integrating eld, phone and Internet sales
and service.
SEVEN FACTORS DRIVING CHANGE
Seven factors are causing companies to
focus on multichannel management, as
follows:
customer demand
channel costs
strategic competitive advantage and
differentiation
allowing customers to manage
relationships
convergence of channel roles
increased variety in customers
channel use patterns
regulatory pressure.
Customer demand
Customers desire for convenience has
partly fuelled the increasing requirement
for multichannel integration. Increased
customer expectations translate to a
demand for 24/7 high-speed access and
choice in how they interact with a
company. Customers often have strong
increased efciency in exploiting
customer data to identify customer
needs, possibly indicating new paths
for growth.
The benets for customers are:
increased choice in the way they can
interact
the ability to switch easily between
the various channels, when it suits
them and wherever they want to,
depending on their preference and the
type of interaction, whether it be the
exploration or purchase of a product
or service.
For the supplier, channel integration
helps the sharing of customer data
across channels to create a more
complete customer prole which will
help to maximise cross-selling
opportunities.
THE CHALLENGES
Multichannel integration does not come
without its challenges. Problems
experienced by companies include:
heavy investments in unconvincing
multichannel strategies and
technologies that result in a poor
return on investment (ROI)
problems in bringing together and
standardising data about customers or
resulting from interactions with them
problems unifying different systems
which may have very different data
models
difculties in reducing or abolishing
organisational boundaries.
For example, a survey of 50 retailers in
the USA revealed that 48 per cent had
learned nothing about their cross-channel
customers and the biggest problem they
faced was their inability to recognise
42 Journal of Database Marketing Vol. 10, 1, 3952 Henry Stewart Publications 1350-2328 (2002)
Stone, Hobbs and Khaleeli
multichannel management is one of the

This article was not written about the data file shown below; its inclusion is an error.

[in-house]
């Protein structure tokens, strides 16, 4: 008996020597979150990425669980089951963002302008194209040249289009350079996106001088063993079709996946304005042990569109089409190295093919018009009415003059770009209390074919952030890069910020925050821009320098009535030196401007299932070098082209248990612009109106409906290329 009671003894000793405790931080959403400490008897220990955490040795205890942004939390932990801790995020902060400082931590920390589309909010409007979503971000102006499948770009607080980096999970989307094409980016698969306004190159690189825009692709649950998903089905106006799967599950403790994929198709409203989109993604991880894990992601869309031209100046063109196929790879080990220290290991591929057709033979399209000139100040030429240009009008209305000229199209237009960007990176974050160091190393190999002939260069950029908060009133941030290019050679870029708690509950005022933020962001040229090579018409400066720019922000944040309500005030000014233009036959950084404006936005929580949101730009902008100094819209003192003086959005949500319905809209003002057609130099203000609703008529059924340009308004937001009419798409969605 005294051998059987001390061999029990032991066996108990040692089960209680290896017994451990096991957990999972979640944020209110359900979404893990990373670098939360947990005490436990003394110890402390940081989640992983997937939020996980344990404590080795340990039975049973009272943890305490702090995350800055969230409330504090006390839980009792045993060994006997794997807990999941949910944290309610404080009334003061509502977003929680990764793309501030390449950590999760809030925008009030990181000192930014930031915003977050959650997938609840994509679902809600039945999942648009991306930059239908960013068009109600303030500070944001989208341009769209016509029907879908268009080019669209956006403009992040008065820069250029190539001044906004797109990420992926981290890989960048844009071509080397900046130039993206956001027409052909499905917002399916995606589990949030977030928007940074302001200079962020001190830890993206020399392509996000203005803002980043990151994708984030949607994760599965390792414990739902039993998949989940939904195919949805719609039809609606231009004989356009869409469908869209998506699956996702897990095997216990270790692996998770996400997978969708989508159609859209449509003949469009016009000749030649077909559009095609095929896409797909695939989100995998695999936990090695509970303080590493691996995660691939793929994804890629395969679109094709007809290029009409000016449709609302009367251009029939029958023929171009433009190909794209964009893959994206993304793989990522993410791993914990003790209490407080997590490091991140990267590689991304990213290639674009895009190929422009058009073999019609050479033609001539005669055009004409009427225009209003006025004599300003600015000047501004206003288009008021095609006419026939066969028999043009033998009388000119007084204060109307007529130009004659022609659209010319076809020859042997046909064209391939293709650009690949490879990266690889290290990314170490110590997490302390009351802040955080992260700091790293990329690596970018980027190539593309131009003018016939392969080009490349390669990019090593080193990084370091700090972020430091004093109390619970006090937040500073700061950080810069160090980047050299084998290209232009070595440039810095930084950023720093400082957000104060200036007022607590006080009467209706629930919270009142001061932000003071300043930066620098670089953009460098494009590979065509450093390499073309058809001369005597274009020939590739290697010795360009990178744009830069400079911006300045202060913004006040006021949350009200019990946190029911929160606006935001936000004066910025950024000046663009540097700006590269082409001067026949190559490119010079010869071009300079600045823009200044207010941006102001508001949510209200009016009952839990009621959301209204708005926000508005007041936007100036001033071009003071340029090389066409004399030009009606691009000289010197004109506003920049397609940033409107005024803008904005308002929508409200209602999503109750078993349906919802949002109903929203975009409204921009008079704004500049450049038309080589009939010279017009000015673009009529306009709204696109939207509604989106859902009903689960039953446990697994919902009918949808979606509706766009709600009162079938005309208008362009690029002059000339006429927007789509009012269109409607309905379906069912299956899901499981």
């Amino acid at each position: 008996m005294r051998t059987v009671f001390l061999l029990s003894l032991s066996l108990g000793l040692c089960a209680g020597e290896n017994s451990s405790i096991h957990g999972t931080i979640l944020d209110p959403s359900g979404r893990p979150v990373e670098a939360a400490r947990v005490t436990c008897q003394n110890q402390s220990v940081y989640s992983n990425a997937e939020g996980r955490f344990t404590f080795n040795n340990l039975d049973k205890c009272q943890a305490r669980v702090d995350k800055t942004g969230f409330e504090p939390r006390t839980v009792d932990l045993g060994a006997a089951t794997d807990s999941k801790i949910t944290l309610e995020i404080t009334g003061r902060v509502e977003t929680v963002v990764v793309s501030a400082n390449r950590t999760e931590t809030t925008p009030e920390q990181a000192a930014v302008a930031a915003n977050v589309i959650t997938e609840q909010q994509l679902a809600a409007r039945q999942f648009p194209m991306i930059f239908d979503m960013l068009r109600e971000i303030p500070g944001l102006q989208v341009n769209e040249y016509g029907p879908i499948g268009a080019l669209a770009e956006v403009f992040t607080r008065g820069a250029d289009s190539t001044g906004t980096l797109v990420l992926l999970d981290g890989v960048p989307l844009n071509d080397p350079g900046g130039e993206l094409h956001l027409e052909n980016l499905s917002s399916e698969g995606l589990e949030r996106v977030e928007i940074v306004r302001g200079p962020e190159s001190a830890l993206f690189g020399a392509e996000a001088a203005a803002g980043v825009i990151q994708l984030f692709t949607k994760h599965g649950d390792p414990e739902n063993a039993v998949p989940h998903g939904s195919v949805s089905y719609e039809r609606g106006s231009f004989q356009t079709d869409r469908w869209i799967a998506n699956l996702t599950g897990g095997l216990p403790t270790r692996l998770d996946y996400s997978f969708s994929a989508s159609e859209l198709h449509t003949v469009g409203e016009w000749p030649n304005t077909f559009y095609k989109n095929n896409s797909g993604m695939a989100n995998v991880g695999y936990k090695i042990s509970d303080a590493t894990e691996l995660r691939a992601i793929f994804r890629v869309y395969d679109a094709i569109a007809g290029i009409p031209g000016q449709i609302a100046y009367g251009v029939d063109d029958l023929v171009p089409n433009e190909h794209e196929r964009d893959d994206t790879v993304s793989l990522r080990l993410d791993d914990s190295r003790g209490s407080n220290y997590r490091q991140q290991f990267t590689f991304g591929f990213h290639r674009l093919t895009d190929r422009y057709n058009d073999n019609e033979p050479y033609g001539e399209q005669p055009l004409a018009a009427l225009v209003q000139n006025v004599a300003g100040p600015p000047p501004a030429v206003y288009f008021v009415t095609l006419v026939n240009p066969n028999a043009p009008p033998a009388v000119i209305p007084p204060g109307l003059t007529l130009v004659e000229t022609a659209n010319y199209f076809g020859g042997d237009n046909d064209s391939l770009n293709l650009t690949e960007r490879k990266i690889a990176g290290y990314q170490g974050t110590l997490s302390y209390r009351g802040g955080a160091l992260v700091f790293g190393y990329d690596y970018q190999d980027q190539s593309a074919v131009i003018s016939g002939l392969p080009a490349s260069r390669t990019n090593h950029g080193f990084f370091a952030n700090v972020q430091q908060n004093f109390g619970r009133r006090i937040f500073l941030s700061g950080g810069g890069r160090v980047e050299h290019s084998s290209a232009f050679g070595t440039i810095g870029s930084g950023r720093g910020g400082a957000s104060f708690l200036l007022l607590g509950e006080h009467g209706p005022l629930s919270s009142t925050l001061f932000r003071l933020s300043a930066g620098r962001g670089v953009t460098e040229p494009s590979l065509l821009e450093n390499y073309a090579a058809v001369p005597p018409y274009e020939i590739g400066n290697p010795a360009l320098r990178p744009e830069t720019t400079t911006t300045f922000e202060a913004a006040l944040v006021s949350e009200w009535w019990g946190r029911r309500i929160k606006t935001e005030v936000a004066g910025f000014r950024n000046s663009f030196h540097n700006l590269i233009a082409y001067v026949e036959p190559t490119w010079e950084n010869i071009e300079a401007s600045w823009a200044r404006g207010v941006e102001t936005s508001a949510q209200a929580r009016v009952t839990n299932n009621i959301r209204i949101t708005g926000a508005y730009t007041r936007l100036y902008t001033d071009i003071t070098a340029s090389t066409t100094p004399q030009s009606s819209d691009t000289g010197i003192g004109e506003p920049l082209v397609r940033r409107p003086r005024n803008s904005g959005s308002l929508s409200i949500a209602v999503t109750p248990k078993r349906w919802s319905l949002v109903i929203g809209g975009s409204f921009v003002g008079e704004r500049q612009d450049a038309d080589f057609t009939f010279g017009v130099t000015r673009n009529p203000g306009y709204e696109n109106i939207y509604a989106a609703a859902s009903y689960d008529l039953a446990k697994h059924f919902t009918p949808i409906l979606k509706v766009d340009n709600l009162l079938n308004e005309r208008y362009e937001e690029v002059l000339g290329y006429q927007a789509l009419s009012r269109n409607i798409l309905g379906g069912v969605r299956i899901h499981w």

few customer-facing differentiators that
can deliver true sustainable competitive
advantage.
Allowing customers to manage
relationships
Badly executed customer relationship
management (CRM) (as, sadly, many
CRM implementations are) can result in
the organisation trying to control
customers almost against their will
through specic channels at specictimes
in the buying cycle. Customers can end
up being made to feel like cattle being
herded. Customer satisfaction and sales
plummet. The term customer-managed
relationships (CMR) recognises the
possibility of the customer being in
control and the idea that it is the
suppliers job to nurture and service the
relationship.
Convergence of channel roles
Traditionally, channels were usually silos
with most, if not all, of the functions
required in the customer-buying cycle
being fullled through one channel.
Now in many companies, several
channels are used during each
customer-buying cycle and need to be
designed, maintained and measured
appropriately.
Increased variety in customers
channel use patterns
Those who synchronise their
distribution channels will preserve or
gain market share. Research has shown
that multichannel shoppers in the
nancial services and retail sectors
represent an increasingly large
proportion of the attractive buying
population. Furthermore, in the retail
banking sector, multichannel customers
preferences for using a specic channel for
particular kinds of interaction, for
example, they may use the in-store
channel to commit to a buying decision,
while using the more convenient online
channel for exploring options Forrester
research identied that 46 per cent of
online buyers research online to purchase
ofine, while 27 per cent research ofine
to buy online and 17 per cent do both.
5
The focus should not be on providing all
things in all channels but on providing the
expected level of service for the target
user group of that channel.
Channel costs
Maintaining channels (including
marketing, advertising and managing the
channels themselves) can typically
account for around 40 per cent of a
companys costs. Channels tend to be
managed and maintained in silos with
multiple infrastructures, management
teams, technology and, possibly, different
marketing strategies. The potential
sharing and reuse of people, process and
technology that can be achieved through
an integrated channel strategy can,
however, help improve an organisations
channel cost structure. Furthermore, the
mapping of high-value customer usage
and preferences can help identify channel
areas of over-investment and channels
which are not providing their optimum
ROI and consequently identify channels
that require some form of disinvestment
and asset reallocation.
Strategic competitive advantage and
differentiation
Products can be copied within days
(H&M, the fashion retailer, can copy a
design from the catwalk and get it on
the High Street within 72 hours).
Pricing can be undercut within
minutes. Apart from branding,
Henry Stewart Publications 1350-2328 (2002) Vol. 10, 1, 3952 Journal of Database Marketing 43
Multichannel customer management: The benets and challenges
while others are used to purchase or
service.
If a company decides to adopt a
multichannel strategy, it must consider
whether all its channels should offer the
same range of products and services, and
whether all channels should support all
functionality areas. If necessary, one
channel can perform all three functions,
online retailers or bricks and mortar retail
outlets for example.
It is essential to dene the role of the
various channels and how they interact.
This helps identify and clarify the target